Article

Electromagnetized gold nanoparticles mediate direct lineage reprogramming into induced dopamine neurons in vivo for Parkinson's disease therapy

  • Nature Nanotechnology volume 12, pages 10061014 (2017)
  • doi:10.1038/nnano.2017.133
  • Download Citation
Received:
Accepted:
Published online:

Abstract

Electromagnetic fields (EMF) are physical energy fields generated by electrically charged objects, and specific ranges of EMF can influence numerous biological processes, which include the control of cell fate and plasticity. In this study, we show that electromagnetized gold nanoparticles (AuNPs) in the presence of specific EMF conditions facilitate an efficient direct lineage reprogramming to induced dopamine neurons in vitro and in vivo. Remarkably, electromagnetic stimulation leads to a specific activation of the histone acetyltransferase Brd2, which results in histone H3K27 acetylation and a robust activation of neuron-specific genes. In vivo dopaminergic neuron reprogramming by EMF stimulation of AuNPs efficiently and non-invasively alleviated symptoms in mouse Parkinson's disease models. This study provides a proof of principle for EMF-based in vivo lineage conversion as a potentially viable and safe therapeutic strategy for the treatment of neurodegenerative disorders.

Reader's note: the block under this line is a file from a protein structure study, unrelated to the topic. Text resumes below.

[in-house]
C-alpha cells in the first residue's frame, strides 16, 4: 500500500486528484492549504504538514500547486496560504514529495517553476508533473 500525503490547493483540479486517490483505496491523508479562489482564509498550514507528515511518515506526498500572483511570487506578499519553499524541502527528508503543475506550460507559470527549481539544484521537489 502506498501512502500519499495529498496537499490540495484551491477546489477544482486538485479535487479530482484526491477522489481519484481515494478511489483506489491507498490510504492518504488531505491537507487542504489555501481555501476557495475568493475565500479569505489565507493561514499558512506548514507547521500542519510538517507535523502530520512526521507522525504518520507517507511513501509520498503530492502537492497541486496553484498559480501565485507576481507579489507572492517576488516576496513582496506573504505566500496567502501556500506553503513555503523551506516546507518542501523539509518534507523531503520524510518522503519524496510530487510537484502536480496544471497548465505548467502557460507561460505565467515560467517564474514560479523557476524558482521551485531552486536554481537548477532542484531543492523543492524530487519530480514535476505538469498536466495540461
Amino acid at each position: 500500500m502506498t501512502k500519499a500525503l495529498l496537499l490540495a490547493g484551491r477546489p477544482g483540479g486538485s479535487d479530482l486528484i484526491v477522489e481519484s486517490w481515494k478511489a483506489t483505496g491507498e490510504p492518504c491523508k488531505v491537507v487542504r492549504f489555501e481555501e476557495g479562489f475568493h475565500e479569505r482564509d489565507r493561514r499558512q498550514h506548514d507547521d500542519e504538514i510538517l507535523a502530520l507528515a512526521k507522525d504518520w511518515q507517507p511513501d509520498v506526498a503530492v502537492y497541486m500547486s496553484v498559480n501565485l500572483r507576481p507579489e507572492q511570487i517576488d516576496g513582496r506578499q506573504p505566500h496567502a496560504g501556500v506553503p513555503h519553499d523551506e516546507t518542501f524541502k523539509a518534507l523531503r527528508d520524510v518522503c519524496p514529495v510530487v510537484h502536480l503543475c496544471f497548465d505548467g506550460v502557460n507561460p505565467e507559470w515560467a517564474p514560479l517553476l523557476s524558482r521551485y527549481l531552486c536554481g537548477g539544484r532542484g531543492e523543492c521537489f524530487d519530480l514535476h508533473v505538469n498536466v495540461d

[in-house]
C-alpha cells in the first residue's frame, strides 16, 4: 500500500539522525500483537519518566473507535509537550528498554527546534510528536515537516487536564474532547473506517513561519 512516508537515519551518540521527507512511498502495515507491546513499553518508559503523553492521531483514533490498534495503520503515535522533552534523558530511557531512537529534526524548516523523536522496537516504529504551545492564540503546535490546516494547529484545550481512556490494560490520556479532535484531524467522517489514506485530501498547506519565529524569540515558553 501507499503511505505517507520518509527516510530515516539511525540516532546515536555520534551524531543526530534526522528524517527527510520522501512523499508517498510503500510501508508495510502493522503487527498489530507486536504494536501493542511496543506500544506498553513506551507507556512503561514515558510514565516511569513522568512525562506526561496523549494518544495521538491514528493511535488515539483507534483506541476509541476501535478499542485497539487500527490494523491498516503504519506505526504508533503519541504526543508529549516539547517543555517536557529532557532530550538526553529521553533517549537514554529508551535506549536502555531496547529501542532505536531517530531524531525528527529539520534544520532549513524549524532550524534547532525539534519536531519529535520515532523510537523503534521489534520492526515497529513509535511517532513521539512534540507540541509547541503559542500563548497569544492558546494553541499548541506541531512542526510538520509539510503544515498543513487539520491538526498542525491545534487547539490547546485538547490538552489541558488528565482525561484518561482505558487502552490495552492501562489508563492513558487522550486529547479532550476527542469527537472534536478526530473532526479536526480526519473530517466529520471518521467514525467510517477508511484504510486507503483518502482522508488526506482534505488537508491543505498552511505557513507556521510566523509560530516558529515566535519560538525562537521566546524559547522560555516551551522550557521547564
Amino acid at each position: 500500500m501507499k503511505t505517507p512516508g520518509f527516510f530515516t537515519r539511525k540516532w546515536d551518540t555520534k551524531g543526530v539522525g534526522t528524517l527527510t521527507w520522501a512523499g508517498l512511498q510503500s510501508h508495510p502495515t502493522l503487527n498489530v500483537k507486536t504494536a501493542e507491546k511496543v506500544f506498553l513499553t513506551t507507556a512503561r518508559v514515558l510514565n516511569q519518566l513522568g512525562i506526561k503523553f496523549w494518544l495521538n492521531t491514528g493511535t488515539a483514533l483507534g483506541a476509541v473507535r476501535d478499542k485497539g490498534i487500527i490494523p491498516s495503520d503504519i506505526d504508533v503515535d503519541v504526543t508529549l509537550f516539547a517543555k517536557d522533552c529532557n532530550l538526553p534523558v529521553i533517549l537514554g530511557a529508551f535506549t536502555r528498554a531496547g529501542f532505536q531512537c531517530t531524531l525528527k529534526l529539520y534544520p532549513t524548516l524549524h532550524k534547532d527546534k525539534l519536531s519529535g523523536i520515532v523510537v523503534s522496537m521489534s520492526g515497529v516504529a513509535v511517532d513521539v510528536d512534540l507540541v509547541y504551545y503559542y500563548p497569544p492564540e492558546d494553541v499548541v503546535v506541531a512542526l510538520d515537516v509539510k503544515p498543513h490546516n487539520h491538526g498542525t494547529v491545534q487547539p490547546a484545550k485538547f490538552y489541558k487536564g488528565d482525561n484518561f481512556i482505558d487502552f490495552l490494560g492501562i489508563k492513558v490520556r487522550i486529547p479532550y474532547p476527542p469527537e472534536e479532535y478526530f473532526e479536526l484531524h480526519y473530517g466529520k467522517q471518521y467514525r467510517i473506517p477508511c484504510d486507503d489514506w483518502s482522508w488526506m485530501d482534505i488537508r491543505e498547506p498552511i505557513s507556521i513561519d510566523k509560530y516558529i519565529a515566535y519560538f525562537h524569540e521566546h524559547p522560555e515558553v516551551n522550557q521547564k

• Subscribe to Nature Nanotechnology for full access:

    $59

    Subscribe

Additional access options:

Already a subscriber?  Log in  now or  Register  for online access.

References

  1. 1.

    et al. Calcium homeostasis and low-frequency magnetic and electric field exposure: a systematic review and meta-analysis of in vitro studies. Environ. Int. 92-93, 695–706 (2016).

  2. 2.

    National Institute of Environmental Health Sciences and National Institutes of Health EMF Electric and Magnetic Fields Associated with the Use of Electric Power (NIEHS/DOE EMF Rapid Program, 2002).

  3. 3.

    , , & Low frequency EMF regulates chondrocyte differentiation and expression of matrix proteins. J. Orthop. Res. 20, 40–50 (2002).

  4. 4.

    et al. Effects of electromagnetic fields on proteoglycan metabolism of bovine articular cartilage explants. Connect. Tissue Res. 44, 154–159 (2003).

  5. 5.

    , & Electromagnetic effects—from cell biology to medicine. Prog. Histochem. Cytochem. 43, 177–264 (2009).

  6. 6.

    et al. Neural stimulation on human bone marrow-derived mesenchymal stem cells by extremely low frequency electromagnetic fields. Biotechnol. Prog. 28, 1329–1335 (2012).

  7. 7.

    , & Egr1 mediated the neuronal differentiation induced by extremely low-frequency electromagnetic fields. Life Sci. 102, 16–27 (2014).

  8. 8.

    et al. Gene array analysis of neural crest cells identifies transcription factors necessary for direct conversion of embryonic fibroblasts into neural crest cells. Biol. Open 5, 311–322 (2016).

  9. 9.